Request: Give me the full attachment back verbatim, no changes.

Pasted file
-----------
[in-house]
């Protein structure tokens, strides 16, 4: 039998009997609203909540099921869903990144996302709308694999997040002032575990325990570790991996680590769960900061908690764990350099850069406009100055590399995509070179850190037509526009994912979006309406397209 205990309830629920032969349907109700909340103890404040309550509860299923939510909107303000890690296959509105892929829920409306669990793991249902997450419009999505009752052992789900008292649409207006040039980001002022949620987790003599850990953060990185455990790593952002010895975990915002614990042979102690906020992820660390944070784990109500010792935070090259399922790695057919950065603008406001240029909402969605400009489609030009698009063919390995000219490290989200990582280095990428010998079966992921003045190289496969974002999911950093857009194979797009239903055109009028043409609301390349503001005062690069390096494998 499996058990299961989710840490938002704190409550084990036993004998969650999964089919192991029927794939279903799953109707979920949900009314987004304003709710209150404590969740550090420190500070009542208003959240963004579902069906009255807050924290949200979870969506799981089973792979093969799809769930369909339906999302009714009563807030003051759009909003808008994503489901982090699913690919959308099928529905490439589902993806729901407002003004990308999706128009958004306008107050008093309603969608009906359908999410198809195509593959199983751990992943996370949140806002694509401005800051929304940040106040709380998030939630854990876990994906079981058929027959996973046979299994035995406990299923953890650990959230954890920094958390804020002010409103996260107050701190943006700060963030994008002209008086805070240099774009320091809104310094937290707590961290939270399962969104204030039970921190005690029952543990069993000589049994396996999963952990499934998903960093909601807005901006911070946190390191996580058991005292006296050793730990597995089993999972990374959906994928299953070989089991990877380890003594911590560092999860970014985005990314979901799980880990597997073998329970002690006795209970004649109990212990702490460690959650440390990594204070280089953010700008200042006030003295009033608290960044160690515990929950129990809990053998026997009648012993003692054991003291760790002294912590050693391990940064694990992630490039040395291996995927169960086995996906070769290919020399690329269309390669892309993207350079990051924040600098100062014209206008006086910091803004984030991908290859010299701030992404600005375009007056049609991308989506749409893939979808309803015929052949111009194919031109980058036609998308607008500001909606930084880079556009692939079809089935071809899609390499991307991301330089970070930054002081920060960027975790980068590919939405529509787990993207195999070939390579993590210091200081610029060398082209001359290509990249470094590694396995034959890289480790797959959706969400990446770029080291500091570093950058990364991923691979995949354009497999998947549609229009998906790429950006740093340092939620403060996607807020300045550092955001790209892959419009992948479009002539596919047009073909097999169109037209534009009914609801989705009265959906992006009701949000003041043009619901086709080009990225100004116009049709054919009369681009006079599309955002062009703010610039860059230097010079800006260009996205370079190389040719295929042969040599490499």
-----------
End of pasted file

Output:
[in-house]
């Protein structure tokens, strides 16, 4: 039998009997609203909540099921869903990144996302709308694999997040002032575990325990570790991996680590769960900061908690764990350099850069406009100055590399995509070179850190037509526009994912979006309406397209 205990309830629920032969349907109700909340103890404040309550509860299923939510909107303000890690296959509105892929829920409306669990793991249902997450419009999505009752052992789900008292649409207006040039980001002022949620987790003599850990953060990185455990790593952002010895975990915002614990042979102690906020992820660390944070784990109500010792935070090259399922790695057919950065603008406001240029909402969605400009489609030009698009063919390995000219490290989200990582280095990428010998079966992921003045190289496969974002999911950093857009194979797009239903055109009028043409609301390349503001005062690069390096494998 499996058990299961989710840490938002704190409550084990036993004998969650999964089919192991029927794939279903799953109707979920949900009314987004304003709710209150404590969740550090420190500070009542208003959240963004579902069906009255807050924290949200979870969506799981089973792979093969799809769930369909339906999302009714009563807030003051759009909003808008994503489901982090699913690919959308099928529905490439589902993806729901407002003004990308999706128009958004306008107050008093309603969608009906359908999410198809195509593959199983751990992943996370949140806002694509401005800051929304940040106040709380998030939630854990876990994906079981058929027959996973046979299994035995406990299923953890650990959230954890920094958390804020002010409103996260107050701190943006700060963030994008002209008086805070240099774009320091809104310094937290707590961290939270399962969104204030039970921190005690029952543990069993000589049994396996999963952990499934998903960093909601807005901006911070946190390191996580058991005292006296050793730990597995089993999972990374959906994928299953070989089991990877380890003594911590560092999860970014985005990314979901799980880990597997073998329970002690006795209970004649109990212990702490460690959650440390990594204070280089953010700008200042006030003295009033608290960044160690515990929950129990809990053998026997009648012993003692054991003291760790002294912590050693391990940064694990992630490039040395291996995927169960086995996906070769290919020399690329269309390669892309993207350079990051924040600098100062014209206008006086910091803004984030991908290859010299701030992404600005375009007056049609991308989506749409893939979808309803015929052949111009194919031109980058036609998308607008500001909606930084880079556009692939079809089935071809899609390499991307991301330089970070930054002081920060960027975790980068590919939405529509787990993207195999070939390579993590210091200081610029060398082209001359290509990249470094590694396995034959890289480790797959959706969400990446770029080291500091570093950058990364991923691979995949354009497999998947549609229009998906790429950006740093340092939620403060996607807020300045550092955001790209892959419009992948479009002539596919047009073909097999169109037209534009009914609801989705009265959906992006009701949000003041043009619901086709080009990225100004116009049709054919009369681009006079599309955002062009703010610039860059230097010079800006260009996205370079190389040719295929042969040599490499």